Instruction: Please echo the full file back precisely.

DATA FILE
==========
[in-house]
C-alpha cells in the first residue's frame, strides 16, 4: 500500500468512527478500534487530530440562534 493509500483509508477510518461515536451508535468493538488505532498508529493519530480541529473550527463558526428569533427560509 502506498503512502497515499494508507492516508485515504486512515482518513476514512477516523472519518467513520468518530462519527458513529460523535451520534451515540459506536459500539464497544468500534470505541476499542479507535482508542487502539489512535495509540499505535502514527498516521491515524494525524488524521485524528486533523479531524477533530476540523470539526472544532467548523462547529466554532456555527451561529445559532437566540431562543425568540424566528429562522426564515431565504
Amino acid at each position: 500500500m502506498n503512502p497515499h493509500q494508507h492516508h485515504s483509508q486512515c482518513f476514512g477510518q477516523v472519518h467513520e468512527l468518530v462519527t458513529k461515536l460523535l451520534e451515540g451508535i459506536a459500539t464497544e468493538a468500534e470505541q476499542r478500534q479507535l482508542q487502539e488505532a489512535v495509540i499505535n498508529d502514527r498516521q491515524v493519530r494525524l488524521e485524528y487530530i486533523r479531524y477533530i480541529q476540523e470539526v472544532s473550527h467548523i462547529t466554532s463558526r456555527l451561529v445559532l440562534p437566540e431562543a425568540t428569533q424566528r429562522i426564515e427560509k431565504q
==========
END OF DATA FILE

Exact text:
[in-house]
C-alpha cells in the first residue's frame, strides 16, 4: 500500500468512527478500534487530530440562534 493509500483509508477510518461515536451508535468493538488505532498508529493519530480541529473550527463558526428569533427560509 502506498503512502497515499494508507492516508485515504486512515482518513476514512477516523472519518467513520468518530462519527458513529460523535451520534451515540459506536459500539464497544468500534470505541476499542479507535482508542487502539489512535495509540499505535502514527498516521491515524494525524488524521485524528486533523479531524477533530476540523470539526472544532467548523462547529466554532456555527451561529445559532437566540431562543425568540424566528429562522426564515431565504
Amino acid at each position: 500500500m502506498n503512502p497515499h493509500q494508507h492516508h485515504s483509508q486512515c482518513f476514512g477510518q477516523v472519518h467513520e468512527l468518530v462519527t458513529k461515536l460523535l451520534e451515540g451508535i459506536a459500539t464497544e468493538a468500534e470505541q476499542r478500534q479507535l482508542q487502539e488505532a489512535v495509540i499505535n498508529d502514527r498516521q491515524v493519530r494525524l488524521e485524528y487530530i486533523r479531524y477533530i480541529q476540523e470539526v472544532s473550527h467548523i462547529t466554532s463558526r456555527l451561529v445559532l440562534p437566540e431562543a425568540t428569533q424566528r429562522i426564515e427560509k431565504q